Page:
Lifetime Risk

Concept of lifetime risk in the JBS3 Report

A major focus of the JBS3 report is the idea of estimating cardiovascular disease (CVD) risk over a lifetime to help inform prevention strategies with lifestyle changes (interventions) and, where necessary, drug therapy. JBS3 includes estimation of the widely used 10-year risk estimation, as previously recommended in JBS2, but now extends this to include CVD risk over a lifetime, linked to our JBS3 risk calculator. By only using short term risk estimates, which are heavily dependent on age and gender, younger subjects and women tend to be overlooked even if they have substantially elevated risk factors that can be changed (such as smoking), and are consequently at high lifetime risk. Evidence shows that early lifestyle interventions and, where necessary, drug treatment can decrease or slow down CVD and thereby the risk of future CVD events, such as heart attack or stroke. This change to ‘lifetime risk’ represents an opportunity for investment in future cardiovascular health.

CVD appears to be related to long-term and combined exposure to risk factors (such as smoking and having high blood pressure). There is an opportunity to change CVD progression in an individual by earlier intervention on risk factors. CVD risk over lifetime can be estimated and takes into account both risk from CVD and competing diseases such as cancer. As with 10-year risk levels, lifetime risk estimates represent the average figures taken from studying large groups of people; so caution should be applied in their use with individual patients. Nevertheless, lifetime risk is a novel way of communicating risk to individuals in a clinical setting, such as a GP surgery.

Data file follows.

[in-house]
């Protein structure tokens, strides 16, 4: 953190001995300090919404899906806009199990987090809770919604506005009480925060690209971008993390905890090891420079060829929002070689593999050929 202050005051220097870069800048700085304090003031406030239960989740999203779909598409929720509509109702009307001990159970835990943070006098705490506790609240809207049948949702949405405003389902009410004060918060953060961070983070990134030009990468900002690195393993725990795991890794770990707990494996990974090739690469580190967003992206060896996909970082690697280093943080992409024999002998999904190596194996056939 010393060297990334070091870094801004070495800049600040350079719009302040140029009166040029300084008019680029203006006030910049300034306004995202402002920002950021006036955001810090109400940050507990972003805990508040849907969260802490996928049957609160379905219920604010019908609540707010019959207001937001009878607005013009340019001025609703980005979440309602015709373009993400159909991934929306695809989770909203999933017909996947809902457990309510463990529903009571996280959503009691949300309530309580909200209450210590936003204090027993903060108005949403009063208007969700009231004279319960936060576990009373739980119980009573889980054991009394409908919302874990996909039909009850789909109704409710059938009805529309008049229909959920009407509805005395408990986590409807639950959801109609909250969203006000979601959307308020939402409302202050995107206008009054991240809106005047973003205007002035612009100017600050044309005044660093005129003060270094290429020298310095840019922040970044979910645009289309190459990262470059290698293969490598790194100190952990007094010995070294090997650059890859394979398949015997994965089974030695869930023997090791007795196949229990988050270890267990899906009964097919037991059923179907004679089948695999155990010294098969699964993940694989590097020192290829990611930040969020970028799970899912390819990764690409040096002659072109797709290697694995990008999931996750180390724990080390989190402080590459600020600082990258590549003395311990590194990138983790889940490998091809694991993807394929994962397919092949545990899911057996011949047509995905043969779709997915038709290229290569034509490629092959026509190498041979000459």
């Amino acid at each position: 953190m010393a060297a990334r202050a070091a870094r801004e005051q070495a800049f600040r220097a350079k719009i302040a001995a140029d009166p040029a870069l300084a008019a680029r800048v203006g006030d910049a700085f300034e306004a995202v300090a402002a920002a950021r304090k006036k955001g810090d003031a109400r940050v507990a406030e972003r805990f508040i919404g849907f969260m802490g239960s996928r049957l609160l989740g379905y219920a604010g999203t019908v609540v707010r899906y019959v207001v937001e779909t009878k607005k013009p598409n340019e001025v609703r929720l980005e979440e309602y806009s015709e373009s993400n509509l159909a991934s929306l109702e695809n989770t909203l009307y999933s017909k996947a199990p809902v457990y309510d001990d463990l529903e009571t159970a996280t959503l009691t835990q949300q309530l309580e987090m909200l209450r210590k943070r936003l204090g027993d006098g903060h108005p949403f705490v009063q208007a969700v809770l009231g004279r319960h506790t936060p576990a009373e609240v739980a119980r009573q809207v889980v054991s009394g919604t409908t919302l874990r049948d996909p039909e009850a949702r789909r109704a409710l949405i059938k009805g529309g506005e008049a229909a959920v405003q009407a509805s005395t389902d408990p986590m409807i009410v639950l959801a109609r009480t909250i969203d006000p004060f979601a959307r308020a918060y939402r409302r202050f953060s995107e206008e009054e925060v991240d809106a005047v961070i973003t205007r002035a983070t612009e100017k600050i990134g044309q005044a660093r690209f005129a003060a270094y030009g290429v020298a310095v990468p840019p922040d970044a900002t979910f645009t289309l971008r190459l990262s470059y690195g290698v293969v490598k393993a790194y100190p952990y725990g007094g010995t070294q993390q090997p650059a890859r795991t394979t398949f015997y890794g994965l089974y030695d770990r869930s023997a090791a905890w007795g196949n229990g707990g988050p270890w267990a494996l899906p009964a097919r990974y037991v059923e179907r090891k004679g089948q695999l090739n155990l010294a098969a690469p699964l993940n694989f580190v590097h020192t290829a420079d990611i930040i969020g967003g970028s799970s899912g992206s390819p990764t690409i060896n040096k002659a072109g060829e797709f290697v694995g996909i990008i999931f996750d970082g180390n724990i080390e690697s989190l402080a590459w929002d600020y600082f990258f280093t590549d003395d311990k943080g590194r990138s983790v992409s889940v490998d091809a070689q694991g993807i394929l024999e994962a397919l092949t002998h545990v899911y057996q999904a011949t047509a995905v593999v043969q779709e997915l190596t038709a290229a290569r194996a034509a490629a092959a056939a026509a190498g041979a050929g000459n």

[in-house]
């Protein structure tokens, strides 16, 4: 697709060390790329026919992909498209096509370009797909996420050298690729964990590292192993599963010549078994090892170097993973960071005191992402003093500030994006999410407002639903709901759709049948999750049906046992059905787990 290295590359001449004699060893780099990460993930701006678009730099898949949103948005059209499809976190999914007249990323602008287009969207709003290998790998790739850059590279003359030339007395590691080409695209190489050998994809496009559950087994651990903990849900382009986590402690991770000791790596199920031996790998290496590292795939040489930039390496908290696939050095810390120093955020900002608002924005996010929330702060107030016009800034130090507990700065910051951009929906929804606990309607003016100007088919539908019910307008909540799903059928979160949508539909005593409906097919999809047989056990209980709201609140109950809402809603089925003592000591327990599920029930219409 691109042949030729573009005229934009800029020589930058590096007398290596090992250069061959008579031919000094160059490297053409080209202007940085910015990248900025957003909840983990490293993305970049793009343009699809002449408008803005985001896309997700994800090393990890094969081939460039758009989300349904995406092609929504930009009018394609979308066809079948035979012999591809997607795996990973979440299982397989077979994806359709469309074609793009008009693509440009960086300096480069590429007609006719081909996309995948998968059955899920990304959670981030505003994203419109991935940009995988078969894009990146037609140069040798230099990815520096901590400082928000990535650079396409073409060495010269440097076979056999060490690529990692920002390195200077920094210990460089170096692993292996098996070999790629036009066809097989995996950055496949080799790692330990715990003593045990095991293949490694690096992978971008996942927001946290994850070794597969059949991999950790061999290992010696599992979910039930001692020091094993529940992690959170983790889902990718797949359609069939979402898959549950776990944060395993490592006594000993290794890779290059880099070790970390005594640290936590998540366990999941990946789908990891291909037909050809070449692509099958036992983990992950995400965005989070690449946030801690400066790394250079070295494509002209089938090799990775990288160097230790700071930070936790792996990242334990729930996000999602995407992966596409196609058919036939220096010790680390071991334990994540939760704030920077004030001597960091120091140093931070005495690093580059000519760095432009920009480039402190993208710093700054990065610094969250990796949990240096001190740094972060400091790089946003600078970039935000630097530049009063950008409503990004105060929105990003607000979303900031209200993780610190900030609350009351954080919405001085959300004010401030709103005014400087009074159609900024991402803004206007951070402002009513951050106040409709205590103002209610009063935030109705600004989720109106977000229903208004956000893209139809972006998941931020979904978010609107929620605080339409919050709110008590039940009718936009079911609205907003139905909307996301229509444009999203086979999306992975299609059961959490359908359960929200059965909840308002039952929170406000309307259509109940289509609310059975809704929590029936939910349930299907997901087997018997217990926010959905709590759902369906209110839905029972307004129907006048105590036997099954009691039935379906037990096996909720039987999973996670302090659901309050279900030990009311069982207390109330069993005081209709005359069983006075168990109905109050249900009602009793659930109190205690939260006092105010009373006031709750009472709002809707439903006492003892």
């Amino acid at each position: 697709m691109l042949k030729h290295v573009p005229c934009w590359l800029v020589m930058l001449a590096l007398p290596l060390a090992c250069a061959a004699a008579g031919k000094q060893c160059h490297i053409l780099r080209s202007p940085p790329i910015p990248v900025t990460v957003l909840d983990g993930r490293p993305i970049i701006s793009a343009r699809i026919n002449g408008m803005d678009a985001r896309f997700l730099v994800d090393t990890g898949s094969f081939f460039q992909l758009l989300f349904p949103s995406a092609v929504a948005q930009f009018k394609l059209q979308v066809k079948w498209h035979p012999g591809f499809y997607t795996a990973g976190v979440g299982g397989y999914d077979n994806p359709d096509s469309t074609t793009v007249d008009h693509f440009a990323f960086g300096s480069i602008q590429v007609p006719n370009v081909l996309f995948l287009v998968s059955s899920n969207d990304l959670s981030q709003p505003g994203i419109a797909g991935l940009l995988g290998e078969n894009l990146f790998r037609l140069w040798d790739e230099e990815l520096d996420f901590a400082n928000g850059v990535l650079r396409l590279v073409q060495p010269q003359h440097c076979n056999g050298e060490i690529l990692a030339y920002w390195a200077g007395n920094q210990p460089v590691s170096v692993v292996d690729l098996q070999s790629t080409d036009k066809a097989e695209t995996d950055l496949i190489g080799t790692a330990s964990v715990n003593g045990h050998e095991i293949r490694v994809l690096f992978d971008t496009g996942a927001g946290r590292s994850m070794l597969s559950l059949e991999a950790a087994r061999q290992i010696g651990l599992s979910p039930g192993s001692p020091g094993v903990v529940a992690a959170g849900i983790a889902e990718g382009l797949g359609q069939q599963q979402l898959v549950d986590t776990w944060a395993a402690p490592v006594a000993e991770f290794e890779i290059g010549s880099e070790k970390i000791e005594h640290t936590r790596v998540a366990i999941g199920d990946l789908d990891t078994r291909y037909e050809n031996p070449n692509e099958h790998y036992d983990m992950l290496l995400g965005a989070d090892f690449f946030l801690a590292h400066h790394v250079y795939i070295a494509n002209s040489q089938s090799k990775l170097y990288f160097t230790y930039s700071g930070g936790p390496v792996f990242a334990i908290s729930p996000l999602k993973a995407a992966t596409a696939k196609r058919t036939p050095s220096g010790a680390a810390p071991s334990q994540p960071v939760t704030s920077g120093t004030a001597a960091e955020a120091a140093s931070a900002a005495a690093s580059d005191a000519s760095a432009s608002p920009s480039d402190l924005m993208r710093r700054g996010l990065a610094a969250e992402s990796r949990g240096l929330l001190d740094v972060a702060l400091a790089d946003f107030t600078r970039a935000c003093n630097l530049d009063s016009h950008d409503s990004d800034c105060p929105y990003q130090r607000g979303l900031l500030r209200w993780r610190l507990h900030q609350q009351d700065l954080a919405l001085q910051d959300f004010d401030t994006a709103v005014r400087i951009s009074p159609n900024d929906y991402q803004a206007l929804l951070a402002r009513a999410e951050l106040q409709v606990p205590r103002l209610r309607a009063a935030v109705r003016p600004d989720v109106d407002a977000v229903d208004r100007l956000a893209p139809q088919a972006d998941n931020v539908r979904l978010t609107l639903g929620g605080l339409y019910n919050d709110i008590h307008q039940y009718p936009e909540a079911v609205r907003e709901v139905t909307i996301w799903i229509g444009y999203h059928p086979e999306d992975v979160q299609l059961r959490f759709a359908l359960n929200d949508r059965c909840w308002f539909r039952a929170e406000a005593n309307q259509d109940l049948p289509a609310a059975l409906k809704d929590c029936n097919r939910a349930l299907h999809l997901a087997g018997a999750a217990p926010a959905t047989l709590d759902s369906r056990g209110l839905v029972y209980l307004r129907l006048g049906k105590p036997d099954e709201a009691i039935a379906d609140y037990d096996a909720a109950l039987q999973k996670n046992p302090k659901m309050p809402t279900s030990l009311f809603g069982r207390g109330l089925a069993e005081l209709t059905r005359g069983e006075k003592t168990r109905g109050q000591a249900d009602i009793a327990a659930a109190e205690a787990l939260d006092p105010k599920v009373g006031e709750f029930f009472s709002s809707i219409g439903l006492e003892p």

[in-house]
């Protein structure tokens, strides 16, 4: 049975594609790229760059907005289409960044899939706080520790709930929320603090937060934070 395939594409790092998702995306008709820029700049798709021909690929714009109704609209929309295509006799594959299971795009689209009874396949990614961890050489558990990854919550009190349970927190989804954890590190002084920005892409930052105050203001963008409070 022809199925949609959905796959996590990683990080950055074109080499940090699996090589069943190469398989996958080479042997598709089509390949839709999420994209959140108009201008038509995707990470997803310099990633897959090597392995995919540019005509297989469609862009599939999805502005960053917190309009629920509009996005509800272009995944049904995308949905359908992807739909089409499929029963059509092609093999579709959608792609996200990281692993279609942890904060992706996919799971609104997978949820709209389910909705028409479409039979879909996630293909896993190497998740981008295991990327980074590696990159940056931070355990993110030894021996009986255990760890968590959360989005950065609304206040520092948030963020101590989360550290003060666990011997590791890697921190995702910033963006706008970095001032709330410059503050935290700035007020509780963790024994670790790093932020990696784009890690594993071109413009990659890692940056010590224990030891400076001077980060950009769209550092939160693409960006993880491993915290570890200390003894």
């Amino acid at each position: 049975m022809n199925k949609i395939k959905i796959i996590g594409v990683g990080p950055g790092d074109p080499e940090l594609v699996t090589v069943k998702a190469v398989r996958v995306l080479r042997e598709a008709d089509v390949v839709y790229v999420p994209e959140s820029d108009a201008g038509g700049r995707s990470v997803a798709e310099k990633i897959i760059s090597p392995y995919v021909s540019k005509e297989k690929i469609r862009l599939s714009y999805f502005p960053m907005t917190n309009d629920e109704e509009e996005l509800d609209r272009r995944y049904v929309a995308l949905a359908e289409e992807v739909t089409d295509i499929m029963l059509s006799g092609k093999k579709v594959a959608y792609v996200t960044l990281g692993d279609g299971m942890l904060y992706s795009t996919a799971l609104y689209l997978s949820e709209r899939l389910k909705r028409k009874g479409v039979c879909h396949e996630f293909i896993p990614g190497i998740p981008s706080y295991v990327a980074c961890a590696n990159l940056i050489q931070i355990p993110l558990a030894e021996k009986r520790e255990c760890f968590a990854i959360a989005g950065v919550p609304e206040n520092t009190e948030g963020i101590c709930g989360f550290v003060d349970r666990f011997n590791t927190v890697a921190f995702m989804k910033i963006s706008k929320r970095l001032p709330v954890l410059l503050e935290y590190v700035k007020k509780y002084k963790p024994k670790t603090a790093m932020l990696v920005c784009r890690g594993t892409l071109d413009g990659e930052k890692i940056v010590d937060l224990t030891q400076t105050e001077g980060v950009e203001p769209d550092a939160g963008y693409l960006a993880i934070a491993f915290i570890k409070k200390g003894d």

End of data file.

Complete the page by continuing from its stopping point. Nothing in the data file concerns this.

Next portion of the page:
While the concept of a Lifetime risk approach may still be relatively new for the medical community, it has been applied by the insurance industry for many years to determine appropriate levels of insurance premiums. They have long understood that disease and death caused by CVD risk factors increases with the length of exposure and that the benefits gained from interventions depend on the age that the intervention begins (whether it is through lifestyle or drug therapy).

Lifetime risk measurement should be used in addition to the estimate of 10-year risk. It is not intended primarily as a guide for GPs to decide upon drug initiation but as a way to show an individual the lifetime consequences from their current lifestyle/risk factors and the substantial opportunity to reduce/delay future CVD events by early appropriate lifestyle changes and drug treatments.

Lifetime risk approach in JBS3 risk calculator

Who to use the JBS3 Risk Calculator with?